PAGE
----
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Facebook audit: COVID-19 vaccine messaging among KC-area political leaders largely absent

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KANSAS CITY, Mo. — Missouri has made national headlines as the COVID-19 delta variant fuels a surge in predominantly rural and predominantly unvaccinated areas of the state.

The highly contagious delta variant, which is responsible for a surge in hospitalizations across the state, was first detected in Missouri on May 11 in Branson through the Missouri Sewershed Surveillance Project, according to Jeff Wenzel, the Missouri Department of Health and Senior Services’ Bureau of Environmental Epidemiology Bureau Chief. It began being regularly detected June 7 in the Kansas City area.

Even as cases began to climb in some northern Missouri counties and the delta variant rapidly spreads across southwest Missouri and into central Missouri, the DHSS didn’t issue its first public warning until June 16, shortly after the Centers for Disease Control and Prevention officially labeled delta as a variant of concern.

Based on an audit of Facebook posts from local, state and congressional leaders in Kansas and Missouri, ongoing COVID-19 vaccination efforts haven’t been a priority since June 1 — ticking up slightly as the Fourth of July weekend approached amid the rising cases.

Out of 884 posts on Facebook during that span, only 47 — or 5.3% — mention the COVID-19 vaccine, including a total of 29 posts from four of the 11 political leaders that actively encourage vaccination.

That’s important given the politicization of COVID-19 vaccines, evidenced by this study on the red/blue vaccination divide from the Kaiser Family Foundation, and the importance of Facebook for news consumption, especially since all 11 political leaders included in the audit have sizable followings.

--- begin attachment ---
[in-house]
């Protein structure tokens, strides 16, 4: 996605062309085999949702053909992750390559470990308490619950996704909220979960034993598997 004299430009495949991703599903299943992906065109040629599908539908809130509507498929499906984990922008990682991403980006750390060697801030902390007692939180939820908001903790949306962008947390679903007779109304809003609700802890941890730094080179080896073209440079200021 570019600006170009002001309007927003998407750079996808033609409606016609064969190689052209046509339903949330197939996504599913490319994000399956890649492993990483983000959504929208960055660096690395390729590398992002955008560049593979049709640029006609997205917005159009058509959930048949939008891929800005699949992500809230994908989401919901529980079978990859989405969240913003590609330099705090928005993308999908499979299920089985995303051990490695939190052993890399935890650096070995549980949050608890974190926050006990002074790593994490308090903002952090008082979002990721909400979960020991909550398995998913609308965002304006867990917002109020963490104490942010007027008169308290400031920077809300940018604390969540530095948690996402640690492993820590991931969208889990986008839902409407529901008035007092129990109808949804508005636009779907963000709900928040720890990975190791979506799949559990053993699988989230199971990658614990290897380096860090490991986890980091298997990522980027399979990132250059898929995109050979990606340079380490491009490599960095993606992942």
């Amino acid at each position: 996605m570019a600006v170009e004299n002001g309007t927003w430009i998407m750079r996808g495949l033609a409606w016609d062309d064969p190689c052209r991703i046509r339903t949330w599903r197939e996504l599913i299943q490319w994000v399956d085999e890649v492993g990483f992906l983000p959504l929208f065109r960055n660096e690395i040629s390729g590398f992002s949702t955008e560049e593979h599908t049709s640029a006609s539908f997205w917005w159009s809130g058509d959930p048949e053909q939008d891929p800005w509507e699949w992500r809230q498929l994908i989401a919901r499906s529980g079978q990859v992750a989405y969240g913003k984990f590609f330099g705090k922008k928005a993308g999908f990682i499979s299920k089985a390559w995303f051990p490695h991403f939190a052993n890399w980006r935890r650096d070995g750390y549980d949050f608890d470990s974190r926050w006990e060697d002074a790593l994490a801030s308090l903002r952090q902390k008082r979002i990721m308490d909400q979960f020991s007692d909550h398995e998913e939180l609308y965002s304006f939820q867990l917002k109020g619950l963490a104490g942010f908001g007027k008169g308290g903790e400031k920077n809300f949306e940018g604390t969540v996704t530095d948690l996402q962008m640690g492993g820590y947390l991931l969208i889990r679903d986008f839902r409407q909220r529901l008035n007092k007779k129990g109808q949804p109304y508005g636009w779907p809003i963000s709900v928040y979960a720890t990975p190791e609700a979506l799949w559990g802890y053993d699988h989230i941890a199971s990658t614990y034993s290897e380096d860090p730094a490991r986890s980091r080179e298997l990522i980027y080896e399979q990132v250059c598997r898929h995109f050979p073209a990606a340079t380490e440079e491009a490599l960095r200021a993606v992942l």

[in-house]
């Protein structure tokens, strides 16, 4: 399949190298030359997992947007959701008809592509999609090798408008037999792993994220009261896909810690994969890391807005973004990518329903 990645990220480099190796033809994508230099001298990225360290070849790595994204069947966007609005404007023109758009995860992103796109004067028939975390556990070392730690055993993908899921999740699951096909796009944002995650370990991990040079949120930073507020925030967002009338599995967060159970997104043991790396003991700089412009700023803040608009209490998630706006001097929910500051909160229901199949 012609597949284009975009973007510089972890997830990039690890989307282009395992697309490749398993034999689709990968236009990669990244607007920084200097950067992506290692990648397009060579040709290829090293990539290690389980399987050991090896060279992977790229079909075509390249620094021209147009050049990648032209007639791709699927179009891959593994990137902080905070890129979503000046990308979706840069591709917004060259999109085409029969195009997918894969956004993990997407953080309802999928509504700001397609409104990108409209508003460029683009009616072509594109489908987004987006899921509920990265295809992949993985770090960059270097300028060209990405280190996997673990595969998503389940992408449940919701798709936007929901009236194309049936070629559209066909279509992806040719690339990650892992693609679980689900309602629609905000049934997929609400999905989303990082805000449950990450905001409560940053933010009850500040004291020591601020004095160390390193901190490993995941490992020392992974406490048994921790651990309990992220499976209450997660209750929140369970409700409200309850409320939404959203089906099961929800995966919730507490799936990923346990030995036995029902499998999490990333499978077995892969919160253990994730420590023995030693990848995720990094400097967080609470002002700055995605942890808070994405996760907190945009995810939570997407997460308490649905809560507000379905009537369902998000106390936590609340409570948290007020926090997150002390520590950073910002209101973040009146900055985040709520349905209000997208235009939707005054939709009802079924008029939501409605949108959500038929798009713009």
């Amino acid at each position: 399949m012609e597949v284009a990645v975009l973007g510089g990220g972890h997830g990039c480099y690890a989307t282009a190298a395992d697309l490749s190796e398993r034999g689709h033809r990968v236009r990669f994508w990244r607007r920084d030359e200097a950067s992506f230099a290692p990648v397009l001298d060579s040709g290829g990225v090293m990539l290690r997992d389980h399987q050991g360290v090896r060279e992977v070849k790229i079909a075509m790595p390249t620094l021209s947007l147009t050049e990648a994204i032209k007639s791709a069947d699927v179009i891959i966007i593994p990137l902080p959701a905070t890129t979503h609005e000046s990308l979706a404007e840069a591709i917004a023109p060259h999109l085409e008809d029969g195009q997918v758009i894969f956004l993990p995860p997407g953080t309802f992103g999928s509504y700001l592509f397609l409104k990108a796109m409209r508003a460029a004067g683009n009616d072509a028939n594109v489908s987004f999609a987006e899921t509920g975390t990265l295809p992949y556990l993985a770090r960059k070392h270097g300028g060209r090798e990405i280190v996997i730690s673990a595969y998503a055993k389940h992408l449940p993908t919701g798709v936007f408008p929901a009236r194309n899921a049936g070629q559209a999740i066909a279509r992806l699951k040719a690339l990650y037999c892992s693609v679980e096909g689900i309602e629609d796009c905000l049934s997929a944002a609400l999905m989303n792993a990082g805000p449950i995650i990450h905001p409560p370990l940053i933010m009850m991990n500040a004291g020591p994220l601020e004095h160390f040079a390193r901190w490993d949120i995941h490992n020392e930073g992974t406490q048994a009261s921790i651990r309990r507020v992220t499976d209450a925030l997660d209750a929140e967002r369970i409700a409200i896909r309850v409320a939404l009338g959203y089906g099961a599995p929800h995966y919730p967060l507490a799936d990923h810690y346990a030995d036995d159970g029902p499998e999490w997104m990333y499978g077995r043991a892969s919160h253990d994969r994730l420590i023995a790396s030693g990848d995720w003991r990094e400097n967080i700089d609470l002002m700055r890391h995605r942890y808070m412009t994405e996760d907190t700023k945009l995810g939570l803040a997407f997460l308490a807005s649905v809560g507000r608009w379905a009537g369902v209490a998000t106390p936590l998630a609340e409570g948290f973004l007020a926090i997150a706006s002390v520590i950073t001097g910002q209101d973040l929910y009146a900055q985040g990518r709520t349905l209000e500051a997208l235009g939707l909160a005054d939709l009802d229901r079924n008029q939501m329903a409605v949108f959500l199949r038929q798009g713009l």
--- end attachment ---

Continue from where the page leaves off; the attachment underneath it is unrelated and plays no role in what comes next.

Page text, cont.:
The notable exception is Kansas Gov. Laura Kelly, whose official Facebook page has included 26 posts in the past six weeks about COVID-19 vaccines and vaccination efforts.

More than 23% of the messaging on her Facebook page since June 1 mentions vaccines.

Meanwhile, four local political leaders from Missouri — Reps. Emanuel Cleaver II, Sam Graves and Vicky Hartzler, along with Sen. Josh Hawley — haven’t mentioned COVID-19 vaccines on Facebook during that span.

Four other high-ranking political leaders — Sens. Roy Blunt, Roger Marshall and Jerry Moran, along with Kansas City, Missouri, Mayor Quinton Lucas — have posted three or fewer times about the vaccine or vaccination efforts.

Missouri Gov. Mike Parson also had refrained from posting about the COVID-19 on Facebook, with one message from June 1 to July 6 encouraging the public to get vaccinated, but he has ramped up messaging in recent days with four posts explicitly encouraging people to get vaccinated.

Rep. Sharice Davids has mentioned the COVID-19 vaccine, often encouraging the public to get vaccinated, in six posts since June 1.

Of the 10 political leaders who responded to a brief survey about the COVID-19 vaccine, excluding Moran, all 10 have personally been vaccinated.

For more information about COVID-19 vaccines, Missouri’s Stronger Together vaccination resource includes a vaccine finder and information about the COVID-19 vaccines. Kansas has a similar resource, relying on the CDC’s vaccine-finder tool.

Here’s a complete breakdown of local leaders’ vaccine messaging on Facebook:

Sen. Roy Blunt

Official page Facebook likes: 31,441

Follows: 83,483

Sen. Roy Blunt, a Missouri Republican, mentioned the COVID-19 vaccine in three of 41 posts since June 1 on his Facebook page, where he also declared the pandemic “nearly defeated” on June 15 with Missouri in the midst of its largest surge in new cases since July 2020.

He praised the scientific community’s response to the COVID-19 pandemic in a link post to his Washington Times op-ed, citing active participation from the federal government as a driving force, and suggested it should be a model for combatting other diseases moving forward.

Another post about COVID19 vaccines included a link to research from the Washington University School of Medicine in St. Louis about the “strong and potentially long-lasting” immune response created by mRNA vaccines.

Blunt also said “getting more Missourians vaccinated and back in the workforce” was discussed at a June 30 meeting with the Mark Twain Regional Council of Governments, which serves as the regional planning commission for much of northeast Missouri.

He did not directly appeal to his constituents to get vaccinated in any of the posts, though Blunt’s office pointed to a March 10 Facebook post and an April 29 tweet in which he encouraged the public “to consider” getting vaccinated.